CIO Summit Planned For IBM i Executives
August 30, 2017 Dan Burger
Many CIOs and IT directors, regardless of industry or geography, have the same problem. They go it alone, figuring their business problem, their company, and everything about their situation is unique. Or maybe it doesn’t dawn on them that another CIO has faced a similar problem and learned a few lessons — good and bad ones — along the way.
It’s not that lone wolf CIOs deliberately set out to reinvent the wheel. But setting priorities and goals and making decisions without getting outside your silo is a pretty good way to not only know the wheel’s been invented, but also to miss out on how others have used the wheel for different purposes. If you could talk with a person who had the same responsibilities and concerns as you, and who worked on the IBM i platform with experience doing what you hoped to do, wouldn’t that be valuable?
Bringing together CIOs from IBM i shops to discuss challenges and trade experiences, is the purpose of the CIO Summit, a concept set in motion by consultant Alan Seiden, an IBM i advocate who sees value in sharing information and learning from the experiences of others. Seiden’s first CIO gathering was in April in New York City.
“That CIO event was an experiment to see if CIOs would be interested in meeting, discussing solutions and seeing some presentations that would spark conversations,” Seiden said. “Would they take time out of their day to do this? We didn’t know if they would take time to do this, but I felt it would be something people could appreciate and it turned out to be received very positively.”
The CIO Summit is scheduled for October 16 and 17 in Minneapolis, Minnesota, in collaboration with the RPG & DB2 Summit, an IBM i developer-oriented technical conference with an 11-year history of success. The collaboration of the two conferences is easily seen as a natural combo.
In either case, there are people attending who are motivated, interested in learning, and preparing to make an impact on their organizations. And there are reasonable expectations that CIOs and IT directors who attend the CIO Summit share a belief that developer education vital to a healthy IT organization and will be sending developers to the RPG & DB2 Summit.
“Many CIOs don’t have a network of peers who fully understand the nature of the decisions they must make related to IBM i. They want to nurture IT innovation, but they face hurdles,” Seiden said. “The purpose of the CIO Summit is to give IT leaders insight into how others have already addressed the issues they face and, for the longer term, to help create a community of peer advisors.”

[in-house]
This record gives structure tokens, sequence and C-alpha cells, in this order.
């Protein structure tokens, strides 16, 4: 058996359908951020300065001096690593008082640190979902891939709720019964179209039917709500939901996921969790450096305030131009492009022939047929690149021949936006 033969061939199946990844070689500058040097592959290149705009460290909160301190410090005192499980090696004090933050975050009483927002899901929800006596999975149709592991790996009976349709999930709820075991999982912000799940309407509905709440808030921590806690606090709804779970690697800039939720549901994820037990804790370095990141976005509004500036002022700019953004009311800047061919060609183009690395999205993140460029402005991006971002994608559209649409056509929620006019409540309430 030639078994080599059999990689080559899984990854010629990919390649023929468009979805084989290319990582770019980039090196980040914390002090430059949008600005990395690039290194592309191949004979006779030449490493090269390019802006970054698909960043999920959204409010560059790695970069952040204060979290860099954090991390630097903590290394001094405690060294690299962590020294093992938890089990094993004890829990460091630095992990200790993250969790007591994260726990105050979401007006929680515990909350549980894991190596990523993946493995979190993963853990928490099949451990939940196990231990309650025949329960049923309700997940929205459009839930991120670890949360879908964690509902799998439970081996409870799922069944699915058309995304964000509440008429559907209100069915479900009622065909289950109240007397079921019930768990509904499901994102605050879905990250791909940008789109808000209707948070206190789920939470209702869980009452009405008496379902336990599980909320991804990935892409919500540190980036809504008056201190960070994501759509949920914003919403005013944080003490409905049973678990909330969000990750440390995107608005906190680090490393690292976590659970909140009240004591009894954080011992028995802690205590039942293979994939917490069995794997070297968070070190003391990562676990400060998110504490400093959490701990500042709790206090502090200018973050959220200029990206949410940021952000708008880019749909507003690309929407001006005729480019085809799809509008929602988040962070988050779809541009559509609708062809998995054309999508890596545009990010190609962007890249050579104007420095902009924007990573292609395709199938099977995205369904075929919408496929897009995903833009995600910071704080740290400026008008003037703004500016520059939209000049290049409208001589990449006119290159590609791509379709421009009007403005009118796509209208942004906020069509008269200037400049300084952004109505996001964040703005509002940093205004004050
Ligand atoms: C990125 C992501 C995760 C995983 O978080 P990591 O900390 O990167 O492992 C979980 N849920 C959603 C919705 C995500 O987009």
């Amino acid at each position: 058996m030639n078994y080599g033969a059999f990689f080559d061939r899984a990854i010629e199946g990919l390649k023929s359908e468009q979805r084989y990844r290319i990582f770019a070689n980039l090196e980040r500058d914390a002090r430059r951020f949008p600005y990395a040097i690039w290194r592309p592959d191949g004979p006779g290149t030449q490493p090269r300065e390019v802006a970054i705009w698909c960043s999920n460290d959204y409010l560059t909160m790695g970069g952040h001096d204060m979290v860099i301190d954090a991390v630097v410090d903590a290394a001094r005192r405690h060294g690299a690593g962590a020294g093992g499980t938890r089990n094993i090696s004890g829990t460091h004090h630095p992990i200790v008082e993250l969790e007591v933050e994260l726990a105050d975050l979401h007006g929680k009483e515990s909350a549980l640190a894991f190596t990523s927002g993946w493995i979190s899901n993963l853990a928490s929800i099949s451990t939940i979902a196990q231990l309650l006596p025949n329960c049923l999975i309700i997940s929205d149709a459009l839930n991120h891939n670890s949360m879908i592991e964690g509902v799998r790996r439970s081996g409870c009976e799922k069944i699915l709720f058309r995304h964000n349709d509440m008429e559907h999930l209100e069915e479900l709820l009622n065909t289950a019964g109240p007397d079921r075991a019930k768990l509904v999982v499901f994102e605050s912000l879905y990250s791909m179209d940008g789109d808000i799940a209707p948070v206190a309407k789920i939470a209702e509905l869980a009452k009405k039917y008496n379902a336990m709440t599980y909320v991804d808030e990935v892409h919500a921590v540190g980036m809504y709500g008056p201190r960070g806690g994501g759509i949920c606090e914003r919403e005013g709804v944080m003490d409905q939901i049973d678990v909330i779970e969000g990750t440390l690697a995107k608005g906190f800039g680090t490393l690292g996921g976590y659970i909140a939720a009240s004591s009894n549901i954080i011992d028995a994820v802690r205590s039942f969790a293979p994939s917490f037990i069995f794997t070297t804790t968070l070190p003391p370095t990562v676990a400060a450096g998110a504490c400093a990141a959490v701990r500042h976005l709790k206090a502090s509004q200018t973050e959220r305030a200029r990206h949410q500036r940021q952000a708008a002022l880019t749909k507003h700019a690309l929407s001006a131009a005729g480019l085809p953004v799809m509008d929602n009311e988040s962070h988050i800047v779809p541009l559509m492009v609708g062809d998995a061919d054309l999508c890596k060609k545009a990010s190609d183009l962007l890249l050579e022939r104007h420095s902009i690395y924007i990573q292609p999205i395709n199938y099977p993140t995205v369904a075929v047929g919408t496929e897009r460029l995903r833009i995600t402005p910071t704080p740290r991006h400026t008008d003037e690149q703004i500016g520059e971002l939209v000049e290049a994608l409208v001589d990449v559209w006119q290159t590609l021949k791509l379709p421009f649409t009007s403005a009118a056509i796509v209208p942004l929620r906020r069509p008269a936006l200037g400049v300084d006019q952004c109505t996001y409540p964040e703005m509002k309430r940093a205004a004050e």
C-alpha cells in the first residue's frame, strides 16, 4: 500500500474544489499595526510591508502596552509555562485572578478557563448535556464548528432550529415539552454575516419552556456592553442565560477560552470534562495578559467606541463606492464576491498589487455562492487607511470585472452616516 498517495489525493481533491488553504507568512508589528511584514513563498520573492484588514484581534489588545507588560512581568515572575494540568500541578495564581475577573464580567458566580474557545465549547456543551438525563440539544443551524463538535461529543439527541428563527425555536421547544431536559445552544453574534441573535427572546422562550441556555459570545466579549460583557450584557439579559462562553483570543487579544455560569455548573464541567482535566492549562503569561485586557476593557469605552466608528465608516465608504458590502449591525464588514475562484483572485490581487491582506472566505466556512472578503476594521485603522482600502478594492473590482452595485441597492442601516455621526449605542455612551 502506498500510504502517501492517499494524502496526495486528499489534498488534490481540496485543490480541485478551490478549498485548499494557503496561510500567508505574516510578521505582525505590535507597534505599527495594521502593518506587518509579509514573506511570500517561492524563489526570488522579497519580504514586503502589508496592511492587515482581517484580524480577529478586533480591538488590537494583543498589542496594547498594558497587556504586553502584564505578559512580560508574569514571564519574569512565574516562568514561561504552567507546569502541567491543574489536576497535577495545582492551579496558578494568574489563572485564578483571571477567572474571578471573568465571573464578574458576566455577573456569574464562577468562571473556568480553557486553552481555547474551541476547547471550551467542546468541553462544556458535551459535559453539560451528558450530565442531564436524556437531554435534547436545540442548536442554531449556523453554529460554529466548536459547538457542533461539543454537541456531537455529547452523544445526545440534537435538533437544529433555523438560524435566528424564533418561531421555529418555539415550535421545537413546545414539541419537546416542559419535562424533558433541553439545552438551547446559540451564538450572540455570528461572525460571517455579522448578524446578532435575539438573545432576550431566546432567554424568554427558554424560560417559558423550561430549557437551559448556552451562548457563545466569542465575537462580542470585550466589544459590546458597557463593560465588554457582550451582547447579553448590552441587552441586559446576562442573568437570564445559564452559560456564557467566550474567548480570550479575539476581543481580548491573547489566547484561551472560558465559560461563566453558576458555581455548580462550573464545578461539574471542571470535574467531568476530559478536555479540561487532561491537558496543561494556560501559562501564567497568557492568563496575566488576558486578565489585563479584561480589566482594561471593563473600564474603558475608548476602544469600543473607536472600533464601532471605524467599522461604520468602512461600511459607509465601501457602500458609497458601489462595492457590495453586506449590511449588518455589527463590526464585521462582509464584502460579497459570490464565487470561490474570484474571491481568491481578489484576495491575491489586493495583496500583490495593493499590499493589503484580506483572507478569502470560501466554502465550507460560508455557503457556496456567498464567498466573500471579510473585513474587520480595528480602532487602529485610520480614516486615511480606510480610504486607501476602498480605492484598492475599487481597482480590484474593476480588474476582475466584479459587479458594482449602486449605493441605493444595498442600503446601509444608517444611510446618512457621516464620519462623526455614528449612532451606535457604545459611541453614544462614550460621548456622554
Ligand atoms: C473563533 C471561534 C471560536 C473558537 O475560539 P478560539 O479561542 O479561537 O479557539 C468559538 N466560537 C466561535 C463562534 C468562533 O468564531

Implementing technology, as all IT managers learn, is not the same as understanding technology. And integration of the digital and physical goes well beyond the purchase of the technology piece. A CIO needs to take into account the entire organization. The highest priority for some members of the organization will be matching the systems of records with his systems of engagement. Other stake holders will be focused on the supply chain data integration with the sales systems. Using customer information to shape the workforce might be the reason human resources has an interest.
“We’ve found that no matter what the topic there are at least a few CIOs with interesting and insightful strategies. Some CIOs are more business oriented and others are more technical. Some work with large packaged ERP and some work with home-grown systems,” Seiden said while describing the value of talking things over with your peers.
There’s no registration fee for the CIO Summit, which has a one-day agenda consisting of open discussions — facilitated by Seiden — on hot button topics that keep CIOs awake at night. The discourse will be supplemented by brief talks on select topics such as staffing and how to attract young developers to IBM i environments.
An optional second day for CIOs includes sessions on such topics as IBM i development strategies; a roundtable discussion on “Future-Proofing Your IBM i Investment” led by Jon Paris, Susan Gantner and Paul Tuohy (hosts of the RPG & DB2 Summit); time to network with other CIOs; and opportunities to socialize and brainstorm with their developers in an environment where leading development experts can answer questions.
Applications for the CIO Summit attendance can be made online at http://www.seidengroup.com/ibmi-cio-summit. Participation will be limited to approximately 15 individuals. The only barrier is that CIOs (or IT directors) must be managing a staff of at least three developers. A waiting list will be compiled to fill in where cancelations occur.
According to System i Developer partner Paul Tuohy, collaborating on Seiden Group’s second CIO Summit helped fill a need expressed by RPG & DB2 Summit Alumni.
“One of the recurring themes we hear at the RPG & DB2 Summit is that development teams are looking for permission to innovate, but they need the support of their IT executives,” he said. “By inviting CIOs to join their developers at the RPG & DB2 Summit for a day, we hope to inspire discussions on the best opportunities to add value to the business through IT.”